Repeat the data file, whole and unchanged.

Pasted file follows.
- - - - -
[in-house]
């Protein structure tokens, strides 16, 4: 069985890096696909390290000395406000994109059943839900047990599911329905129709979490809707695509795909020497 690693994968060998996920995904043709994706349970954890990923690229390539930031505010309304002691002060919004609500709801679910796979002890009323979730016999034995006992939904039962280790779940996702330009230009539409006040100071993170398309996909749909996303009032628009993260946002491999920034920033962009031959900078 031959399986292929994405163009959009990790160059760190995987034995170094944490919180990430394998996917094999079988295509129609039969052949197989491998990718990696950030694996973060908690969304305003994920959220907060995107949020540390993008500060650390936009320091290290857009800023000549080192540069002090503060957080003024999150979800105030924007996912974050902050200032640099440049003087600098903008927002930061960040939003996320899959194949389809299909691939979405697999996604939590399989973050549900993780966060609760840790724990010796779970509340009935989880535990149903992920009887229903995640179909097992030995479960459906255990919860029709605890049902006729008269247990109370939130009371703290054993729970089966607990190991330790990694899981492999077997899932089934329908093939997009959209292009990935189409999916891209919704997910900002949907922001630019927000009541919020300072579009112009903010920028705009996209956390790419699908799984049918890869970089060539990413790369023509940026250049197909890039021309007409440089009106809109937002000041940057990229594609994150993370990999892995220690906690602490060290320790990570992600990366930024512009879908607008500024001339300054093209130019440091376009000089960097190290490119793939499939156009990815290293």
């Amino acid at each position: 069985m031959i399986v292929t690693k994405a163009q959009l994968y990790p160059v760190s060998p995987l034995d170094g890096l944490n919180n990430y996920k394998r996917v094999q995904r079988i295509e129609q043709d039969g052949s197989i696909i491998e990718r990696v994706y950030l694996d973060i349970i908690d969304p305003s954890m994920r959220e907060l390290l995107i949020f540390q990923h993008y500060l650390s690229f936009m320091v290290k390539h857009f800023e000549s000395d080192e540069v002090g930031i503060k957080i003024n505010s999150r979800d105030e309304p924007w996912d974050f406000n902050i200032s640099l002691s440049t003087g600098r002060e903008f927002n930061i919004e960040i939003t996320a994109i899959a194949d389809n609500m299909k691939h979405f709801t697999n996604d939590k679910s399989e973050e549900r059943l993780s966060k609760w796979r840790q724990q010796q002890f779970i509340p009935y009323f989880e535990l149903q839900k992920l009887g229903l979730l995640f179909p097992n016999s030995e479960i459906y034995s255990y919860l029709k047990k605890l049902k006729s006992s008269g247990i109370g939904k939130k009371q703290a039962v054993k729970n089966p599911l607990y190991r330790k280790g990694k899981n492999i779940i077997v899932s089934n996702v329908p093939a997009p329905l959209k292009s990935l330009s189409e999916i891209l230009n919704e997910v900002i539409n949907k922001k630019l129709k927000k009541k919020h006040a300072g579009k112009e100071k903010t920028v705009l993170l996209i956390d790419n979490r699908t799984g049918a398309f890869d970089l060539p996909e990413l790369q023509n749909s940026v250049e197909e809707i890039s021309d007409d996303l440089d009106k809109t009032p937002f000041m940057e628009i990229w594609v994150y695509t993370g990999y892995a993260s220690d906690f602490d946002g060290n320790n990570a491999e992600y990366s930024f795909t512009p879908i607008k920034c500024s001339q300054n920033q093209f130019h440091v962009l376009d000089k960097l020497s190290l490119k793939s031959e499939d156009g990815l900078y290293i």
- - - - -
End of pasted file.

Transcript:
[in-house]
């Protein structure tokens, strides 16, 4: 069985890096696909390290000395406000994109059943839900047990599911329905129709979490809707695509795909020497 690693994968060998996920995904043709994706349970954890990923690229390539930031505010309304002691002060919004609500709801679910796979002890009323979730016999034995006992939904039962280790779940996702330009230009539409006040100071993170398309996909749909996303009032628009993260946002491999920034920033962009031959900078 031959399986292929994405163009959009990790160059760190995987034995170094944490919180990430394998996917094999079988295509129609039969052949197989491998990718990696950030694996973060908690969304305003994920959220907060995107949020540390993008500060650390936009320091290290857009800023000549080192540069002090503060957080003024999150979800105030924007996912974050902050200032640099440049003087600098903008927002930061960040939003996320899959194949389809299909691939979405697999996604939590399989973050549900993780966060609760840790724990010796779970509340009935989880535990149903992920009887229903995640179909097992030995479960459906255990919860029709605890049902006729008269247990109370939130009371703290054993729970089966607990190991330790990694899981492999077997899932089934329908093939997009959209292009990935189409999916891209919704997910900002949907922001630019927000009541919020300072579009112009903010920028705009996209956390790419699908799984049918890869970089060539990413790369023509940026250049197909890039021309007409440089009106809109937002000041940057990229594609994150993370990999892995220690906690602490060290320790990570992600990366930024512009879908607008500024001339300054093209130019440091376009000089960097190290490119793939499939156009990815290293």
């Amino acid at each position: 069985m031959i399986v292929t690693k994405a163009q959009l994968y990790p160059v760190s060998p995987l034995d170094g890096l944490n919180n990430y996920k394998r996917v094999q995904r079988i295509e129609q043709d039969g052949s197989i696909i491998e990718r990696v994706y950030l694996d973060i349970i908690d969304p305003s954890m994920r959220e907060l390290l995107i949020f540390q990923h993008y500060l650390s690229f936009m320091v290290k390539h857009f800023e000549s000395d080192e540069v002090g930031i503060k957080i003024n505010s999150r979800d105030e309304p924007w996912d974050f406000n902050i200032s640099l002691s440049t003087g600098r002060e903008f927002n930061i919004e960040i939003t996320a994109i899959a194949d389809n609500m299909k691939h979405f709801t697999n996604d939590k679910s399989e973050e549900r059943l993780s966060k609760w796979r840790q724990q010796q002890f779970i509340p009935y009323f989880e535990l149903q839900k992920l009887g229903l979730l995640f179909p097992n016999s030995e479960i459906y034995s255990y919860l029709k047990k605890l049902k006729s006992s008269g247990i109370g939904k939130k009371q703290a039962v054993k729970n089966p599911l607990y190991r330790k280790g990694k899981n492999i779940i077997v899932s089934n996702v329908p093939a997009p329905l959209k292009s990935l330009s189409e999916i891209l230009n919704e997910v900002i539409n949907k922001k630019l129709k927000k009541k919020h006040a300072g579009k112009e100071k903010t920028v705009l993170l996209i956390d790419n979490r699908t799984g049918a398309f890869d970089l060539p996909e990413l790369q023509n749909s940026v250049e197909e809707i890039s021309d007409d996303l440089d009106k809109t009032p937002f000041m940057e628009i990229w594609v994150y695509t993370g990999y892995a993260s220690d906690f602490d946002g060290n320790n990570a491999e992600y990366s930024f795909t512009p879908i607008k920034c500024s001339q300054n920033q093209f130019h440091v962009l376009d000089k960097l020497s190290l490119k793939s031959e499939d156009g990815l900078y290293i």